Global Supply Chain Setback Causes Q3 Problems

Global order volumes drop sharply in Q3 as supply chain issues put recovery on ice.


Global Supply Chains Suffer

Order volumes across global supply chains have suffered the biggest quarterly fall since the first lockdowns in early 2020 according to new data from Tradeshift, the B2B digital network facilitating trade transactions between buyers and suppliers globally.


Tradeshift’s quarterly Index of Global Trade Health examines business-to-business transactions (purchase orders from buyers and invoices from suppliers) submitted through the Tradeshift platform. This quarter’s report sees the debut of an enhanced index model which tracks quarterly trade volumes against previous years. The Index uses a baseline score of 100; a reading above 100 indicates above-trend growth against medium-term, seasonal trends while below 100 indicates below-trend growth.


The Q3 Index data shows cumulative order volume growth fell by 24 points globally compared to the previous quarter. An index score of 85 in Q3 means order volumes are tracking 15 points below the level Tradeshift had forecast for the period before the pandemic.


Backlog Impossible to Fulfil


Tradeshift’s data suggests that suppliers are struggling to fulfil a huge backlog of orders following a prolonged spike in demand as economies have reopened. Global invoice volumes, which indicate how quickly suppliers are able to fulfil orders, climbed by a slower than expected 5 points and remain 31 points below the pre-pandemic forecast range.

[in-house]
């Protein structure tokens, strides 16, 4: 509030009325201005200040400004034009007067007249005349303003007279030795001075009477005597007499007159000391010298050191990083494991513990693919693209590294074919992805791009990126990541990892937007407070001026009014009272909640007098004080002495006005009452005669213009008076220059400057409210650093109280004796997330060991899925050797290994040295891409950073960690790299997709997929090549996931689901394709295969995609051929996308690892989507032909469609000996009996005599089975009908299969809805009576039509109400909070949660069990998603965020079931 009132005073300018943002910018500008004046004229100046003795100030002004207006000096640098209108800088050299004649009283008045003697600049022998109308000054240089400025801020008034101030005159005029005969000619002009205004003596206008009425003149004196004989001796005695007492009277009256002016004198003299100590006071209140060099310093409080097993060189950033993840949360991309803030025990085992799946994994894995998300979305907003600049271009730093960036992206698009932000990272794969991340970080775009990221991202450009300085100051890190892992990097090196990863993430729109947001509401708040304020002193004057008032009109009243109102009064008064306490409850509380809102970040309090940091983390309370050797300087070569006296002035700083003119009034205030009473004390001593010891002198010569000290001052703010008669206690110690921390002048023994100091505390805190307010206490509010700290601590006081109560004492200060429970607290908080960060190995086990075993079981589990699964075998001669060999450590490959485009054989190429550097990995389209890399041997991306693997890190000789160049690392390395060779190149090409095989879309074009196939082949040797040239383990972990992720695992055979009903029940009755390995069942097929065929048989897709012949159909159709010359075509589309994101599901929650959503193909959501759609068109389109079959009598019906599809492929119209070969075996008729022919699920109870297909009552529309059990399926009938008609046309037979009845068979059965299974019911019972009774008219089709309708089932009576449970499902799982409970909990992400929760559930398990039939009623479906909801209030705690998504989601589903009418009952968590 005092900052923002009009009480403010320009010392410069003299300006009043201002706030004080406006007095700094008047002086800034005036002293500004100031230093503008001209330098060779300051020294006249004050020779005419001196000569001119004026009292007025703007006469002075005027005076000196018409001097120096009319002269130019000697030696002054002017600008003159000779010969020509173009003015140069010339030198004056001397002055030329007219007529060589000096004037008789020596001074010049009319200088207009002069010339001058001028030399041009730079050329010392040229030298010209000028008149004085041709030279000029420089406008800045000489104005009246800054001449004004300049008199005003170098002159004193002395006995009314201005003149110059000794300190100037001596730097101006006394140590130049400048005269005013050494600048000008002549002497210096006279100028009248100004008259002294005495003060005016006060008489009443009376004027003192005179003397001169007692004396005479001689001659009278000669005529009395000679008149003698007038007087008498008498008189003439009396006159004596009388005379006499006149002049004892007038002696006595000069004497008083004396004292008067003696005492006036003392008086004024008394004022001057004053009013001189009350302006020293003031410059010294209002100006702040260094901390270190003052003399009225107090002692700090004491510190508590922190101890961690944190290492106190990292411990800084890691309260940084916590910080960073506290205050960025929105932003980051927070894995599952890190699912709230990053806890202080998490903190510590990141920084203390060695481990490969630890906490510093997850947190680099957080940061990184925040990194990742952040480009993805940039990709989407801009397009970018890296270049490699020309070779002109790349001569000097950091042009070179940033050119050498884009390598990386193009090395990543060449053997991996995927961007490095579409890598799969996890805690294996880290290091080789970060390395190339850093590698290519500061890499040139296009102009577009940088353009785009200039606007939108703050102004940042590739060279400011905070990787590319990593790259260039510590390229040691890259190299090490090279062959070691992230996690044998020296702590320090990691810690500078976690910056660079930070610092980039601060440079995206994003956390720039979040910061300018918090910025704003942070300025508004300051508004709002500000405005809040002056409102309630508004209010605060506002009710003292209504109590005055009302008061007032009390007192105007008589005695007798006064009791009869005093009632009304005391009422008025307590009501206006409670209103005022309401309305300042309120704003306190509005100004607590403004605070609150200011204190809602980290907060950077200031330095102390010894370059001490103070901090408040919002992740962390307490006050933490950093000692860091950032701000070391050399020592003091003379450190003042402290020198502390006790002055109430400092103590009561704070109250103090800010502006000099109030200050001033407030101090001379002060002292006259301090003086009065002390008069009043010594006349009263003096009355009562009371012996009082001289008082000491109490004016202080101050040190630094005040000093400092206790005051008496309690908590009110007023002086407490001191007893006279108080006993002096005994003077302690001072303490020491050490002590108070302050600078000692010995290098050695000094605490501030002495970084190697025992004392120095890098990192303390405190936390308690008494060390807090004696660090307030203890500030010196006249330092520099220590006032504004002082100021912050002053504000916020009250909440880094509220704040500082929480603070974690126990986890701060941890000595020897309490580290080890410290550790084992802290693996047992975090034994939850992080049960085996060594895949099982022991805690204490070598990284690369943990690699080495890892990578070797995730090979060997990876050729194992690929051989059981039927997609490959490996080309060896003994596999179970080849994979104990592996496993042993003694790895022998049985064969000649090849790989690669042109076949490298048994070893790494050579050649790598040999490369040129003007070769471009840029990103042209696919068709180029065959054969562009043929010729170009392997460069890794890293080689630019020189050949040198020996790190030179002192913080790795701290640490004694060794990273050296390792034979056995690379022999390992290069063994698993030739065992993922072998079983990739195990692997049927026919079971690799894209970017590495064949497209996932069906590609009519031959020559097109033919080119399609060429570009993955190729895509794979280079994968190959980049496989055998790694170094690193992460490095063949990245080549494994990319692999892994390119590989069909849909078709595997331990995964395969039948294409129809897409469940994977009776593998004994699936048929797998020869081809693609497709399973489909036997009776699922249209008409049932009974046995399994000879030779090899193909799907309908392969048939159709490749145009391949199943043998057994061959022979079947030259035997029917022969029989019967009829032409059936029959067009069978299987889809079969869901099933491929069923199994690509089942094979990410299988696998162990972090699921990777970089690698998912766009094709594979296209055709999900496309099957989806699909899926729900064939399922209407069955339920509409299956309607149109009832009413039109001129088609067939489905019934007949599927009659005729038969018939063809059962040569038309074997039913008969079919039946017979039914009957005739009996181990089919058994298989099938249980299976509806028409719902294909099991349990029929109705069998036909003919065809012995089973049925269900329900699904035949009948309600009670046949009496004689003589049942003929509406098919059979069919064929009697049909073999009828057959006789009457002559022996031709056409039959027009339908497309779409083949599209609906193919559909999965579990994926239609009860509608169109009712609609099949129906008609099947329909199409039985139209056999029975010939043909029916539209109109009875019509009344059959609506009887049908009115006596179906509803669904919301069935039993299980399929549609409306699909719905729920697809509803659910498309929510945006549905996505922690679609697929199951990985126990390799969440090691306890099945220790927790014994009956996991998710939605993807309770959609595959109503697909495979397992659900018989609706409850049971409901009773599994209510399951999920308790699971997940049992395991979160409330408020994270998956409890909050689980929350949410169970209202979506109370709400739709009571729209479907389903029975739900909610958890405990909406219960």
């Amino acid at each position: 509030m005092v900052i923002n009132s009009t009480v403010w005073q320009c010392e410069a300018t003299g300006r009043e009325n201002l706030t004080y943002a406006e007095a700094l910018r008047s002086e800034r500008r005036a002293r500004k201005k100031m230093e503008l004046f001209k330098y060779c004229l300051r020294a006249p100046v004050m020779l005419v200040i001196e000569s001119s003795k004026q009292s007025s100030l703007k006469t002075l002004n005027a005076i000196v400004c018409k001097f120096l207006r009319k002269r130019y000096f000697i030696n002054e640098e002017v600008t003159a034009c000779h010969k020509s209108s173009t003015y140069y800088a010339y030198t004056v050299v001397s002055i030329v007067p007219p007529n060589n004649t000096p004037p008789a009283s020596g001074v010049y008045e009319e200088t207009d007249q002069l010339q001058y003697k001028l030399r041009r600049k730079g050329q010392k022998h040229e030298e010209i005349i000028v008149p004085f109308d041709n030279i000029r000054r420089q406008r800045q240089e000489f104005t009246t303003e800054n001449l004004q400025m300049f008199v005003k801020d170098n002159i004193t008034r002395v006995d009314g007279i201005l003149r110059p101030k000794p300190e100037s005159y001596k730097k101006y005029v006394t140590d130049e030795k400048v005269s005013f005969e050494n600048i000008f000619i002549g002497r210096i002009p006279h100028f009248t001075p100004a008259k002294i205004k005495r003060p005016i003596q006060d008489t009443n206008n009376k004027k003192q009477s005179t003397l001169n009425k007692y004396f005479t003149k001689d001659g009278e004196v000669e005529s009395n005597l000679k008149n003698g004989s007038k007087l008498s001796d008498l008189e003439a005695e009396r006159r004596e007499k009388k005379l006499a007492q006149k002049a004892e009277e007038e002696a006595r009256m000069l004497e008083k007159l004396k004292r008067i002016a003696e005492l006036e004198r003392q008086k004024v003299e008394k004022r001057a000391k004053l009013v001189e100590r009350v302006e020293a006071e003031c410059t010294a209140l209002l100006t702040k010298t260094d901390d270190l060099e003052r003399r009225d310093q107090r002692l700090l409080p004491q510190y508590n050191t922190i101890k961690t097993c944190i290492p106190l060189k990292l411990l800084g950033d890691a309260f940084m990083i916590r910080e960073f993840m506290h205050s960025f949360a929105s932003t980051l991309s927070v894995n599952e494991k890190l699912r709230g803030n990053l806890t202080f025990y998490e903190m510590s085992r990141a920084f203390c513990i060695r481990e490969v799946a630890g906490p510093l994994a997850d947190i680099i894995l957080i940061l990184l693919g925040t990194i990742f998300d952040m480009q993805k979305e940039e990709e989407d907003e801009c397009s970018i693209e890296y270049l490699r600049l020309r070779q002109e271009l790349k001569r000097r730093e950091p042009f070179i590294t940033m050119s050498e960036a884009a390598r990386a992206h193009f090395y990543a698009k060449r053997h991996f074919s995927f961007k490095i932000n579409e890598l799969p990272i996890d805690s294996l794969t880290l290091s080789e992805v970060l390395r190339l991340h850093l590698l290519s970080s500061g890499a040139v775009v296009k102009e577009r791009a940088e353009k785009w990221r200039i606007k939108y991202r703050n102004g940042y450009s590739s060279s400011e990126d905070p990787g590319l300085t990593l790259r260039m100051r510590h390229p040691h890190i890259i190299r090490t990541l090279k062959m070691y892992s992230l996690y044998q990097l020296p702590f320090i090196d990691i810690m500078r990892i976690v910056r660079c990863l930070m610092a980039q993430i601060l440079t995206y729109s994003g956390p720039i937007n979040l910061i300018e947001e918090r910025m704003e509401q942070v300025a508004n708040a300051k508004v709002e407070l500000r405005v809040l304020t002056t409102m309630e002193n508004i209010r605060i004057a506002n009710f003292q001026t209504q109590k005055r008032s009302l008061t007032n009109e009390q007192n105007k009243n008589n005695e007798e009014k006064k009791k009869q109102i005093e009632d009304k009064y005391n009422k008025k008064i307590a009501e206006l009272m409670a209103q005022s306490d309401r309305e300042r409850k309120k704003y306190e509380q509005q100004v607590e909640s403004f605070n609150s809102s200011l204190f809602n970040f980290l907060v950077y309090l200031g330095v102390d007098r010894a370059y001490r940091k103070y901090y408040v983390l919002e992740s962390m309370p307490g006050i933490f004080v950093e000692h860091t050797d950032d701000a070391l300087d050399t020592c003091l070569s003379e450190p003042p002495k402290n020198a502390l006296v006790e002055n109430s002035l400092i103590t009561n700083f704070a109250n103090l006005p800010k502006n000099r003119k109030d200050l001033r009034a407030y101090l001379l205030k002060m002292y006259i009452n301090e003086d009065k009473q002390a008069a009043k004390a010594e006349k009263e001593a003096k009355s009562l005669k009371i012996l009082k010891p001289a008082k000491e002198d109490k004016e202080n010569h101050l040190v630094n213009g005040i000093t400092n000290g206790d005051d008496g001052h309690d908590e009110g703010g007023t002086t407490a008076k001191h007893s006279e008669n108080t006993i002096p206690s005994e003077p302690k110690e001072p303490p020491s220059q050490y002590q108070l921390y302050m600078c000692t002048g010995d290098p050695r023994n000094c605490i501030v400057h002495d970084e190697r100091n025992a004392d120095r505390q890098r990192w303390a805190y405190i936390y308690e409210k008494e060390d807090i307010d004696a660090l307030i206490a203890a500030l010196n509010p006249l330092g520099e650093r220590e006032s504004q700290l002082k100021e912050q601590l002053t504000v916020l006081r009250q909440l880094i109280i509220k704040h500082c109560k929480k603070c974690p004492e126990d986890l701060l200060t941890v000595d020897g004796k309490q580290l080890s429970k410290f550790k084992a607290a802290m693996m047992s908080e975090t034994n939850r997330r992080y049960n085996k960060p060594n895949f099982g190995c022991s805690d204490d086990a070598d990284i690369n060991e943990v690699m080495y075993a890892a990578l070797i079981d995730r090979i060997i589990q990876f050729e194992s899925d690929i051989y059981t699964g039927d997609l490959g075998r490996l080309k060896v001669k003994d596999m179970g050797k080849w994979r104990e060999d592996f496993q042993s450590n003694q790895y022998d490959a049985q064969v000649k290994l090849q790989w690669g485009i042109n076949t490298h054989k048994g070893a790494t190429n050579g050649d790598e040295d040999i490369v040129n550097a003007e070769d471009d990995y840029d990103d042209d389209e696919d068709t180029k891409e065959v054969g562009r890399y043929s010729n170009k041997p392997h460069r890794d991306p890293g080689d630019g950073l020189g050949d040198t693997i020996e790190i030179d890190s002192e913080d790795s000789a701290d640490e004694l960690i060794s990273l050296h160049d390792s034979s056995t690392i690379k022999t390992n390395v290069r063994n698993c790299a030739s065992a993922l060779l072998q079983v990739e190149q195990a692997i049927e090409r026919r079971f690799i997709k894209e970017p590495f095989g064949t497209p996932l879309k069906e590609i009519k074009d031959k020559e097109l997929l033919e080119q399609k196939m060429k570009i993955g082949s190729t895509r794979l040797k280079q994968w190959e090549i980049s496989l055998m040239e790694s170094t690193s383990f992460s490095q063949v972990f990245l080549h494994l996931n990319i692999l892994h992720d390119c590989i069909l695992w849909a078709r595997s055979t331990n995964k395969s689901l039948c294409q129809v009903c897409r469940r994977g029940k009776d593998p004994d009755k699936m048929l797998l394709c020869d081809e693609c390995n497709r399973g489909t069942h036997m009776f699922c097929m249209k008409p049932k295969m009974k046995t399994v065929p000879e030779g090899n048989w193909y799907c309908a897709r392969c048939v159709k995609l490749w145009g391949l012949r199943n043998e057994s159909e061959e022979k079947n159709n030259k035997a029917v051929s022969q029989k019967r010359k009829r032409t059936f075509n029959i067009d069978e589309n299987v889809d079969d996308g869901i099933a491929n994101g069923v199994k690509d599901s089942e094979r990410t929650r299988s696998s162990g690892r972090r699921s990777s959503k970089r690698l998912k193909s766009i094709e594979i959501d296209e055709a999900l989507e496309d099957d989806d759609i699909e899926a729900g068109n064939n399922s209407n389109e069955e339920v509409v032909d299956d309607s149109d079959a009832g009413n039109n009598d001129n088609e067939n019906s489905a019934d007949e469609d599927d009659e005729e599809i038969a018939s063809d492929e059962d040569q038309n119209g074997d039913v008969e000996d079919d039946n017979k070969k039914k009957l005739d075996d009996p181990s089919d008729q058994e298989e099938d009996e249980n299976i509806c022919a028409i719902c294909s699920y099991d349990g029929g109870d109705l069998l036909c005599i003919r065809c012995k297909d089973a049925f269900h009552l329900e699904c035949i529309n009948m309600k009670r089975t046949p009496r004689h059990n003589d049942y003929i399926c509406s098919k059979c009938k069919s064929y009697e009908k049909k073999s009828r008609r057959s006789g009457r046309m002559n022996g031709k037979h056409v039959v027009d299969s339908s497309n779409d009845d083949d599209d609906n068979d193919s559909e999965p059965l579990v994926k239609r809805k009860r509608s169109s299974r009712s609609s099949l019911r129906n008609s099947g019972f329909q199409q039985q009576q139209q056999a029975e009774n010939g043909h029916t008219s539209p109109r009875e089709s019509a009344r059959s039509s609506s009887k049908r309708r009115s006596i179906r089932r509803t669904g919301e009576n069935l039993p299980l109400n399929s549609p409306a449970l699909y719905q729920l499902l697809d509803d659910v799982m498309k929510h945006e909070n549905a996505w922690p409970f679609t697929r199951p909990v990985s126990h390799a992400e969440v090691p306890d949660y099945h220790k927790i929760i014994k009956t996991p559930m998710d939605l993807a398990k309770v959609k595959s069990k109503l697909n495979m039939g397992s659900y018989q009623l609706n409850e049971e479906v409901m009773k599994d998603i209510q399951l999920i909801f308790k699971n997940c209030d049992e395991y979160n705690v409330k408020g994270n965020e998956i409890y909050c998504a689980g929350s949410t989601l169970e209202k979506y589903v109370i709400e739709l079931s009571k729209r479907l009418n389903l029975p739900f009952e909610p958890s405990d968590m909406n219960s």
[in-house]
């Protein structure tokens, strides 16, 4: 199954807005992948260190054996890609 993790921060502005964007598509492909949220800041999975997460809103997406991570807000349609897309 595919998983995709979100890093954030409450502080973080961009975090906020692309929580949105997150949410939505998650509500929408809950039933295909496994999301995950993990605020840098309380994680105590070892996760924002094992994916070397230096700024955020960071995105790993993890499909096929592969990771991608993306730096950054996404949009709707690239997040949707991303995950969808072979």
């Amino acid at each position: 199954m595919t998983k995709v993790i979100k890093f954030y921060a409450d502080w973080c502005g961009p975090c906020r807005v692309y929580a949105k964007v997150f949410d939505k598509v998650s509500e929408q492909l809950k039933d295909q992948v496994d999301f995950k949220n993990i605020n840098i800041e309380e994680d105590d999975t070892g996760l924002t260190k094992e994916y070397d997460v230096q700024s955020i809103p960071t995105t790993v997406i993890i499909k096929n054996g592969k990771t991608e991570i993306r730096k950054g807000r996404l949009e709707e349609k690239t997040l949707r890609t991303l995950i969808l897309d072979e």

“The delta we see between ordering activity and invoicing is indicative of massive fulfilment issues across global supply chains,” said Christian Lanng, co-founder and CEO of Tradeshift.  “Buyers are starting to question the wisdom of putting fresh orders into a system that is buckling under an enormous backlog. The longer this situation continues, the more likely we’ll see a more prolonged reversal heading into 2022.”


Tradeshift’s data suggests the current imbalance is beginning to slow the recovery that has been booming across key supply chain hubs. U.S. transaction volume growth dipped to 98, compared to a score of 108.5 in Q2. In China, the transaction index score fell to 96, a drop of 2 points compared to Q2. Activity across Eurozone supply chains rose a modest 0.5 points in Q3, but an index score of 82 suggests there is some way to go before activity normalises against the pre-pandemic range.

UK Supply Chains


UK supply chains appeared to buck the global trend by moving 4 points closer to pre-pandemic levels in Q3. But this growth is coming from a very low base. An index score of 52 in Q3 leaves UK supply chains firmly at the bottom of the pack in terms of recovery.

“Resilience has become the number one conversation in board rooms, but we need to stop thinking about supply chains as individual fiefdoms and start looking at each supply chain as part of a richer ecosystem,” said Lanng. “Technology that connects buyers and suppliers more dynamically can help alleviate pressure that builds during volatility cycles. Areas where I see huge potential include digitised financing, which unlocks trapped working capital so that suppliers are incentivised to hold more inventory, and online marketplaces capable of intelligently pooling supply chain capacity and matching it to areas of high demand.”